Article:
QA is still frowned upon

October 20, 2023 •

QA remains frowned upon despite its overwhelming benefits. Many myths plague the uptake of QA, denying companies crucial benefits. Let’s see why and how to address them;

Myth 1: Expenses

I have heard many people say that expenses prevent the uptake of QA. They say it costs teams and organizations resources to implement QA into daily operations. These organizations view QA as an unnecessary expense.

I know that companies hate losing money, but QA actually saves money in the medium and long term. It does this by saving on the costs of development, critical bugs, and potential lawsuits due to catastrophic consequences of faulty software.

Implementing QA is more beneficial than dealing with the aftermath of faulty and poor software. It saves your brand’s image, which prevents customer churn. This protects your income source, making QA a good investment.

Myth 2: Time

I often hear that QA takes up a lot of time to implement. This really depends on the kind of company you contract to do this or the person you decide to hire yourself. The testing process can be a simple and smooth one provided you contract the best people or teams to handle it for you.

QA saves time for your organization in the long run. QA will pick up errors and bugs that can be quickly corrected to shorten the development time. It does this further by giving your developers time to improve the functionality of the product and even add more beneficial features.

The testing process takes time but gives back more time to you. This is why I strongly advocate for the implementation of QA.

Myth 3: Finances

I know that finances contribute to the low uptake of QA. Organizations will likely refute the idea, citing the costs of implementation. Implementing QA may require the hire of a dedicated tester or testing team. These hires will drain some resources, which the company will try to avoid.

Experience has shown me that QA saves companies money despite the appearance of it costing money to implement. QA saves money as testing is usually cheaper than development and it saves a lot of back and forth between developers, product owners, and the users.

These factors overall contribute to a better markup value. This increases income generated, improving the company’s finances.

The cost of implementing QA is a worthy investment that reaps great rewards. QA will increase consumer approval of the product, allowing for many more sales that increase income generation.

Myth 4: Productivity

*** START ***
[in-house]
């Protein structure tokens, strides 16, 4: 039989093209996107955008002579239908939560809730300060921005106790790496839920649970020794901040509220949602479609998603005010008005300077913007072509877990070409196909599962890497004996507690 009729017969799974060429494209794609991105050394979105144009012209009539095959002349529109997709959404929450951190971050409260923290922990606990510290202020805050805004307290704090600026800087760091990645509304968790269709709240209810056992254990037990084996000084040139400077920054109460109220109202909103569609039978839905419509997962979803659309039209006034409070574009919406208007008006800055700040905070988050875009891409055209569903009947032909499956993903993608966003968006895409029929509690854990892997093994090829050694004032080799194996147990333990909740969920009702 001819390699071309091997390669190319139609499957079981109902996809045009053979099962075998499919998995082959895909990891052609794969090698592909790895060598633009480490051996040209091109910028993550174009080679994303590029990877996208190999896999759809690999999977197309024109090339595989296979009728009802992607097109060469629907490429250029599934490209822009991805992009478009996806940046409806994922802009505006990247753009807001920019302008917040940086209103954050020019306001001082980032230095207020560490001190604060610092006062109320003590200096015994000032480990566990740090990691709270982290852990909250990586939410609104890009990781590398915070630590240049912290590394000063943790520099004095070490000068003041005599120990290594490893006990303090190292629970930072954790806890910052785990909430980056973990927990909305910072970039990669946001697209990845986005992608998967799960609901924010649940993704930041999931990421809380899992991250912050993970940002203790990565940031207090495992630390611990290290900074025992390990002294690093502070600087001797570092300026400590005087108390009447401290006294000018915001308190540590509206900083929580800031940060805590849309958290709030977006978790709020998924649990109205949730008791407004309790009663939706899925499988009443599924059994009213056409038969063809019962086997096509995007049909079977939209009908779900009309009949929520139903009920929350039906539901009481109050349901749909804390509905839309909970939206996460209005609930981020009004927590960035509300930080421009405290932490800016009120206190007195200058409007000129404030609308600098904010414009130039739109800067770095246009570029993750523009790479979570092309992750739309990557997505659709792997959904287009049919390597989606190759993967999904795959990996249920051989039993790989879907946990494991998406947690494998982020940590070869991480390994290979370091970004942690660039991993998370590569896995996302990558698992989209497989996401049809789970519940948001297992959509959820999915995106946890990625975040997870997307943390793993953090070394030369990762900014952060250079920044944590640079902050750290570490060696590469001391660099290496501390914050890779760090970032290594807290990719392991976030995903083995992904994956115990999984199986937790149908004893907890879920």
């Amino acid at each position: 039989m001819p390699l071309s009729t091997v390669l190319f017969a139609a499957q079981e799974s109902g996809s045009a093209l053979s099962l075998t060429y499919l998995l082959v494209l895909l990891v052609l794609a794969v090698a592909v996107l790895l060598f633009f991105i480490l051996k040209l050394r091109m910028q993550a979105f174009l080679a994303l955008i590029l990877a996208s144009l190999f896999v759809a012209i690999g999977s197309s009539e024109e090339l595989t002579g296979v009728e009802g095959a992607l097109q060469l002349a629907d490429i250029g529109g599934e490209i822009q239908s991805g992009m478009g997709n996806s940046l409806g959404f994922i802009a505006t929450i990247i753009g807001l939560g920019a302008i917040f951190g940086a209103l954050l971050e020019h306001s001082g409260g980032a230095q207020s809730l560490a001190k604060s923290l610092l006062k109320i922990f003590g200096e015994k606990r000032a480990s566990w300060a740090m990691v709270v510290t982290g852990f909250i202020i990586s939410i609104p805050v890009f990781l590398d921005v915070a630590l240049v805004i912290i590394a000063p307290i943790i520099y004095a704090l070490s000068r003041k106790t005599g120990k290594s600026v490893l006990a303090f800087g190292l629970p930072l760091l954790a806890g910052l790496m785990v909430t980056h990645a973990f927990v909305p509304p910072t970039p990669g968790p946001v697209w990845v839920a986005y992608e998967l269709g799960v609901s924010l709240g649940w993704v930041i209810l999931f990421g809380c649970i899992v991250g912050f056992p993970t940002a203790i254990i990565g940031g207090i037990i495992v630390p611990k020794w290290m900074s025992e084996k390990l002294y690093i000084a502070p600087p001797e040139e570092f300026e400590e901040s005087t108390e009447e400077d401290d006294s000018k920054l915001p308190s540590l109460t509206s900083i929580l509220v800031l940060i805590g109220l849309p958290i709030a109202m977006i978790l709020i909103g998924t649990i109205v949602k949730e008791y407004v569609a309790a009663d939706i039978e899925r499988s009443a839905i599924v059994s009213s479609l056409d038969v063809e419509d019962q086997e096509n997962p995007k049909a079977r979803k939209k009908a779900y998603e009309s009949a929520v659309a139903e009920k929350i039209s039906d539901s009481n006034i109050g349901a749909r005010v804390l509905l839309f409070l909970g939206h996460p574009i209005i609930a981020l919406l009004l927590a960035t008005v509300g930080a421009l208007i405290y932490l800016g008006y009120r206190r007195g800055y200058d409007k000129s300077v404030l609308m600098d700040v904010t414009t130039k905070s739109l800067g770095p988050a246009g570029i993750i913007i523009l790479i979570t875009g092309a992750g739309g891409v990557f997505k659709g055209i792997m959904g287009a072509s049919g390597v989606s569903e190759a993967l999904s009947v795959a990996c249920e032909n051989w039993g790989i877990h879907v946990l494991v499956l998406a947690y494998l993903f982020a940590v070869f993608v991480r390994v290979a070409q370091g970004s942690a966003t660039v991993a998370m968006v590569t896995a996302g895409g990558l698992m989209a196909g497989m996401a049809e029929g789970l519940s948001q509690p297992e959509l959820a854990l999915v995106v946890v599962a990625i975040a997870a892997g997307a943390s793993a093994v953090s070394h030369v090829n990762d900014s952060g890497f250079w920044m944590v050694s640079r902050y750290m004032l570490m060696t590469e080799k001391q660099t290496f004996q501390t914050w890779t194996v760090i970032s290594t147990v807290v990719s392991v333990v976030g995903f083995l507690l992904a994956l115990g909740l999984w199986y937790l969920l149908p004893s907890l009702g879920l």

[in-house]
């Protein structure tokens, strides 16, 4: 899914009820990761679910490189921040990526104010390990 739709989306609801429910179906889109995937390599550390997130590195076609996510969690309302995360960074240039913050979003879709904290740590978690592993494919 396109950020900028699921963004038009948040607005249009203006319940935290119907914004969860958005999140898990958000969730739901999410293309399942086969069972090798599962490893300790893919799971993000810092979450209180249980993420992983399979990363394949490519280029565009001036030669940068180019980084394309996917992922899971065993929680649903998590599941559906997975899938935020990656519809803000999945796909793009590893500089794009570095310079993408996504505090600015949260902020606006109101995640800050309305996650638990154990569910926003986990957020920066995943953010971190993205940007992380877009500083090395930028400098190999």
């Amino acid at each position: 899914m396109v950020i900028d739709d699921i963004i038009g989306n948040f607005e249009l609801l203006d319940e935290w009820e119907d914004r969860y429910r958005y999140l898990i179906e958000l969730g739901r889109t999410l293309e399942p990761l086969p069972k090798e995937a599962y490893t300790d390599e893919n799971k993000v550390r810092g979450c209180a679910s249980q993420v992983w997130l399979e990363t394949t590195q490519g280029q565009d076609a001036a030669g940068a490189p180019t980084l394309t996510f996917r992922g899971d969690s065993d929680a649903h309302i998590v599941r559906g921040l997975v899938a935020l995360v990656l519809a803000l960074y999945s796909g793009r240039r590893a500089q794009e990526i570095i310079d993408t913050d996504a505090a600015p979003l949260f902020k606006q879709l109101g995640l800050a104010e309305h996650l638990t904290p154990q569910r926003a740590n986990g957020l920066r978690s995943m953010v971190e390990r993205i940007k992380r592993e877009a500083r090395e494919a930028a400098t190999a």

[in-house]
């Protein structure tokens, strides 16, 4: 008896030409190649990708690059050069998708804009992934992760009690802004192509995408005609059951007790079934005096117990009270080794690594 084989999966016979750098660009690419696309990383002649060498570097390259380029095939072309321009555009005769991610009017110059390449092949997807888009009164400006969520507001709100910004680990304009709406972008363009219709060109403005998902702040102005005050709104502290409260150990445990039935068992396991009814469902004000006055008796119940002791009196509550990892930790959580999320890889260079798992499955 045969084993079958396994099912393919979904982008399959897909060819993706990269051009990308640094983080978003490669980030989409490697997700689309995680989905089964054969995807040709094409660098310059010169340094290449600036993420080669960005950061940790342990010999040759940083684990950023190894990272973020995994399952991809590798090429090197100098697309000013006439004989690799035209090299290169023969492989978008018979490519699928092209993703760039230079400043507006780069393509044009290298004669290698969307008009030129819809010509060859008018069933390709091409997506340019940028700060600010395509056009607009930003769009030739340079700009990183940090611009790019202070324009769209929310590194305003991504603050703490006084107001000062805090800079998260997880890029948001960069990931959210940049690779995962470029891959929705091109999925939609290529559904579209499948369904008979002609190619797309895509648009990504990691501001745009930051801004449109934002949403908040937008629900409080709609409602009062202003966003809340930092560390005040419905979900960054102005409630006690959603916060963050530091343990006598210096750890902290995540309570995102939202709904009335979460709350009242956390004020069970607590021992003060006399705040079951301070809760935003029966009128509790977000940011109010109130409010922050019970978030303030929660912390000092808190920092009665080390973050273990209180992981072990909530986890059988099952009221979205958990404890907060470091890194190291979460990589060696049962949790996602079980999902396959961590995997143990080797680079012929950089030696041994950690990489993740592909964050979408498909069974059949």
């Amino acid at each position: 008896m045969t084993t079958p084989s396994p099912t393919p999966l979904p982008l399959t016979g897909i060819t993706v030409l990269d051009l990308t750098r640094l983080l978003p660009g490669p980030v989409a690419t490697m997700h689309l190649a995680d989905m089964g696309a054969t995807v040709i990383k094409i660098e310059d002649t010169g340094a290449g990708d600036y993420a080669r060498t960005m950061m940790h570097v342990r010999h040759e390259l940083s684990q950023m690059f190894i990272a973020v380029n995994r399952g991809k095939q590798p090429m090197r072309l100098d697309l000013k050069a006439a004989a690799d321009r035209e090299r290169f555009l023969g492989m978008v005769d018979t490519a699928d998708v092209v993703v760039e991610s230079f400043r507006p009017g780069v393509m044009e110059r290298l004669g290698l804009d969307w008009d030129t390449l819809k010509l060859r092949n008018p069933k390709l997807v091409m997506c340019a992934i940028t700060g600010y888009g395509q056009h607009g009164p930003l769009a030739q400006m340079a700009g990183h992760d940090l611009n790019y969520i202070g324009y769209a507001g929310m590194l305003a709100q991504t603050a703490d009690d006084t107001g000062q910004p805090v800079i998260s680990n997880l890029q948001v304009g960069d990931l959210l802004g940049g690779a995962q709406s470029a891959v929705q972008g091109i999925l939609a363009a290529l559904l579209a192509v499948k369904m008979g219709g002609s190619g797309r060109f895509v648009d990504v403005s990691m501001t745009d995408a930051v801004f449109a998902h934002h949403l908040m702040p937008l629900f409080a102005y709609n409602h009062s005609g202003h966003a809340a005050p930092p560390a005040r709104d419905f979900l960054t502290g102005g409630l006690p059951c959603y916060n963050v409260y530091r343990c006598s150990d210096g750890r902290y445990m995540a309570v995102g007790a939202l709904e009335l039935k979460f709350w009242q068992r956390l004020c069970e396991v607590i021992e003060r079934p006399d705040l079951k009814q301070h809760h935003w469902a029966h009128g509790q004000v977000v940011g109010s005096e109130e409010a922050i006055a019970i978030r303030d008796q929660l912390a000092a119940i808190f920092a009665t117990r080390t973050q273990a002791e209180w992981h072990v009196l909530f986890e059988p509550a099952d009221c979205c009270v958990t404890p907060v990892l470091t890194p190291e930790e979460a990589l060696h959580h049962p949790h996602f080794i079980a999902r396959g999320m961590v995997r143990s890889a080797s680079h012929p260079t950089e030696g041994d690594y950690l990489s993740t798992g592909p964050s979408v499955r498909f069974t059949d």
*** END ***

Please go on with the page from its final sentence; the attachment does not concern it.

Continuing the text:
I keep hearing that QA affects the developers' productivity by constantly critiquing their work. Good QA should not be like that, and is actually the complete opposite of what happens. Productivity is affected by the lack of QA because developers aren't the best critics of their own work.

Productivity levels among the developers plummet when the software is buggy and full of errors. Motivation drops when they are forced to work tirelessly tracing every bug and error instead of focusing on additions to the software, especially on the weekends.

I have seen QA increase the productivity of the developers. This happens when they receive concrete feedback detailing. They then correct these errors and focus their time and energy on improving the software.

Myth 5: Motivation

This is the funniest myth I’ve had to debunk. The myth states that QA demotivates developers. The misconception has developers working on the same project for long, dampening their motivation, which is false.

Developers are less likely to pinpoint the bugs plaguing their software due to the creator's bias. Creators often have a hard time critiquing their own creations. This makes it a challenging and demotivating prospect for them to sit and continuously hear that their creations are flawed. It's hard to find a creator that's good at critiquing their own work.

QA solves this motivation issue.

QA gives the developers time and freedom to work on new ideas while correcting tangible errors tabled by the QA. The team's efficiency will increase, which will shorten development time and lead to the production of quality software.

QA will increase consumer approval of the product. Customer approval is the best feedback developers get, which increases their motivation.


QA remains an overlooked aspect of software development despite the benefits it offers. Many organizations do not implement QA as a means of cutting costs. They don't know that it costs them more in the long run. QA saves you time while improving your team’s motivation and productivity.

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